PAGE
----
For Christmas 2015, I decided to make a present for my dad. I remembered him talking about wanting to use nixie tubes in a clock that he had built in college, but ultimately deciding to use seven-segment displays for cost reasons. I thought it would be cool to build him the clock that he had first envisioned (or something close to it).
I scoured the internet and finally stumbled upon something called the “ArduiNIX”, an open source Arduino-controlled nixie tube clock (http://arduinix.com/Main/About.htm). I ordered a V2 “DIY” kit and built it up using my trusty Weller WES51 iron. After much soldering, the PCB board was assembled and I thought that I was close to completion. I was mistaken.
The code that was provided on the ArduiNIX site was non-functional when I uploaded it to the Arduino. Three of six of the IN-17 nixies lit up, but were in the wrong location and flickered, rendering the digits almost unreadable. The remaining three nixies did not light up at all. I thought that the problem might be the nixie tubes, but determined this was not the case by testing them individually on a power supply.
I turned to troubleshooting the software. I found that, though the documentation on the assembly had been excellent, details on the inner workings of the code were limited. After trying to retrofit the code for a few days, I decided to write my own.
Each nixie is lit by sending 180V to the anode connection and grounding out a cathode pin which is controlled by a SN74141 IC. Depending on the input to the IC, one of ten different cathodes on the nixie is grounded displaying a digit “0-9” on the nixie. In short, I found that writing to the cathode pins controlled the digit and writing to the anode pins lit the bulbs.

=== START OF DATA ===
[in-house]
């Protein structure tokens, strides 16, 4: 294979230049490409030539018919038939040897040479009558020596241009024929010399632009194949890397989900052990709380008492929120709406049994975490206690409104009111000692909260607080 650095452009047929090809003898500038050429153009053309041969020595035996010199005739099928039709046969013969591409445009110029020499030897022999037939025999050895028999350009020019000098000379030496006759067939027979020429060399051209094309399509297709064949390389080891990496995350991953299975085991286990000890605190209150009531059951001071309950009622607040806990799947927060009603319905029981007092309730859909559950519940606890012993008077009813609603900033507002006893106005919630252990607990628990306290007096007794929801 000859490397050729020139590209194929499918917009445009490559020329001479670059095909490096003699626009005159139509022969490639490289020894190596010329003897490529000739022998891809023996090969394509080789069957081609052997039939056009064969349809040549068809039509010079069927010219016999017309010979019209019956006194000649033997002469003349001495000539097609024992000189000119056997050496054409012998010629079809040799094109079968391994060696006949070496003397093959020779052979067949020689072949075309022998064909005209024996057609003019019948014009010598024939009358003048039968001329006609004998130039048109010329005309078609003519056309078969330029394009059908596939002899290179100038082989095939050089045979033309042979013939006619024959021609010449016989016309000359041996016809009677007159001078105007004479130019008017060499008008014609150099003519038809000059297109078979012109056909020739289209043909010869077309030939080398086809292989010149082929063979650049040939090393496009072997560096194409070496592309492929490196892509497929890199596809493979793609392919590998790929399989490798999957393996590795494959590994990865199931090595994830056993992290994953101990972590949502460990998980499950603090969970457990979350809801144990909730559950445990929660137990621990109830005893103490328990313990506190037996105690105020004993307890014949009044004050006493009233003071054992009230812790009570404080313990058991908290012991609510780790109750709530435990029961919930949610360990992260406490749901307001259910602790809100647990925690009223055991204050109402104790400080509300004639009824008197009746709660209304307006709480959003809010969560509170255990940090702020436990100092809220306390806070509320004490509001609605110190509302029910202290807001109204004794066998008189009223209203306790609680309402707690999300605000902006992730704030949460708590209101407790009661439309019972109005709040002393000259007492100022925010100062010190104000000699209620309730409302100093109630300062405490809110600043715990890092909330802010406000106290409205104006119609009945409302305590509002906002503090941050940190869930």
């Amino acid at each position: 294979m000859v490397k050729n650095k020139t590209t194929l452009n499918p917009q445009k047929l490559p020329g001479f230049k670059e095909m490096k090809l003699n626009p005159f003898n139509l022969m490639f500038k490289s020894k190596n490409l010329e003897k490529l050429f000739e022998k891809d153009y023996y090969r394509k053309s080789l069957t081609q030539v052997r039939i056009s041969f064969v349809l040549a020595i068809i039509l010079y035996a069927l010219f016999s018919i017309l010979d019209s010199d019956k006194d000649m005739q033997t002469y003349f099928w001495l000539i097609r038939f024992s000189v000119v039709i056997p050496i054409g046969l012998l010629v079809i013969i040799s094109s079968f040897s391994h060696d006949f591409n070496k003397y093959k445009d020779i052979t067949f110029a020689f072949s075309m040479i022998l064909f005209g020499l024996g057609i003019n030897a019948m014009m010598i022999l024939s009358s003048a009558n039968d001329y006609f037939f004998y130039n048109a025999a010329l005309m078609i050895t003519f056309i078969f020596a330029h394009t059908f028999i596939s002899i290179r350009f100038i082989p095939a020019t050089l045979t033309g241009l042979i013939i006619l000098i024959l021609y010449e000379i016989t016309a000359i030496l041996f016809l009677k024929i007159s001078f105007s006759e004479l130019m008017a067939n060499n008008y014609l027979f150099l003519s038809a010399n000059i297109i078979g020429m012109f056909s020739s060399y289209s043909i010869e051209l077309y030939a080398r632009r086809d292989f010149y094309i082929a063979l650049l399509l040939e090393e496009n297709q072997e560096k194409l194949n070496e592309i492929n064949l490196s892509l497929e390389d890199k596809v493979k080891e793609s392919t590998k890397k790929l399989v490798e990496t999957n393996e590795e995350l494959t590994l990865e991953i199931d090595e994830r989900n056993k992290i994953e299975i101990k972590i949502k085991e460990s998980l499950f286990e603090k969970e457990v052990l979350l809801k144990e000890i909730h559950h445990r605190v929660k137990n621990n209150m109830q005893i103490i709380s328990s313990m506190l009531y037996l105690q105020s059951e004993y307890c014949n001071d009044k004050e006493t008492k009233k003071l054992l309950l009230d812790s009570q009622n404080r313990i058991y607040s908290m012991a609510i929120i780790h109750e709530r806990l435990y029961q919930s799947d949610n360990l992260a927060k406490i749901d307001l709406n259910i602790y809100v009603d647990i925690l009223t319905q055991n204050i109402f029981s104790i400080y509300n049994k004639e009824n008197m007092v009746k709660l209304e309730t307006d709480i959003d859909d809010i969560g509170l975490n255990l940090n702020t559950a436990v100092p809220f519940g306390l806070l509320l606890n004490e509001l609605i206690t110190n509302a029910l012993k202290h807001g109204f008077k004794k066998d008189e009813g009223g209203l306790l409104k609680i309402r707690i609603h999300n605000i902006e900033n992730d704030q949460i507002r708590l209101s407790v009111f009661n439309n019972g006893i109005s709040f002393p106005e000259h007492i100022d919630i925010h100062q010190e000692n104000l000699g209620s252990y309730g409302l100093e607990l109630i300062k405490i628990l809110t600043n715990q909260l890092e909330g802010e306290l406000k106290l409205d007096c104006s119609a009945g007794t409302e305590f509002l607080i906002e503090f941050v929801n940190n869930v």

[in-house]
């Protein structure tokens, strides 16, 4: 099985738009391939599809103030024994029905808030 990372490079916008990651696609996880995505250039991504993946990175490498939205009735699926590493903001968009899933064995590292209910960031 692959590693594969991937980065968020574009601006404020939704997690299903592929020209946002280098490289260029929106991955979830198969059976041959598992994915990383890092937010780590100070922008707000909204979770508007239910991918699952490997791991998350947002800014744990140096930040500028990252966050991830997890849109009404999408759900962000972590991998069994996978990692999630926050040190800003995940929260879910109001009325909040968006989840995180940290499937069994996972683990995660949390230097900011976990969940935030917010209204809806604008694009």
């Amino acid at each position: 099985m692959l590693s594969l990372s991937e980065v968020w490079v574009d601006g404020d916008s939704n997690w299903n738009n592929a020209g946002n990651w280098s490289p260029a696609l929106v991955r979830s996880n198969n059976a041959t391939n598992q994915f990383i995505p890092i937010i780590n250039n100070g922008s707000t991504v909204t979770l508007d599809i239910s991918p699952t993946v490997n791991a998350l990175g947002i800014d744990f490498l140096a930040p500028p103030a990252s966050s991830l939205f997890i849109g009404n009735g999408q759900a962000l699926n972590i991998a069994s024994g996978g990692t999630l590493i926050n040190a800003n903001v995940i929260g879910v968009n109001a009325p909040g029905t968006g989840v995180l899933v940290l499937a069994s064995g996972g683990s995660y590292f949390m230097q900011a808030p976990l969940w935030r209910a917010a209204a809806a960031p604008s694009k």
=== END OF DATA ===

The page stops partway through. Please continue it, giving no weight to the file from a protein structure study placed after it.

The kit I bought had 6 nixie tubes for a “hh:mm:ss” display. There were 3 anodes and 2 IC’s on the PCB. A basic flow diagram is shown below. “A1”, “A2”, and “A3” are the anodes and “IC1” and “IC2” are the IC’s that control the cathodes. The zeroes in the center of the diagram represent the digits on the clock.
Due to the configuration of the IC’s, only one anode could be driven at a time. This means that multiplexing had to be used. Multiplexing in this case involves switching between the anodes fast enough so that the display doesn’t flicker, but slow enough so as not to unduly wear out the nixie tubes. I found through testing that a 3ms delay on each anode is the maximum time interval that achieves this effect. As an example, a typical cycle would execute as shown below if the current time was 12:34:56 PM:
This cycle repeats until 1000ms are reached, at which point the seconds place is updated on the clock from “6" to "7”.
In addition to coding the clock, I also designed a mounting system based around an old motor mount I had been wanting to use in a project. I originally had designed a more “polished” enclosure for the clock (similar to ALPHA), but I ultimately decided that I liked the “mad scientist” look of the free hanging mount in conjunction with the nixies. The mount was printed from HIPS (high impact polystyrene) on my TAZ 5 Printer, and two lengths of coat hanger were used to suspend the nixie tubes and interface board from the base plate.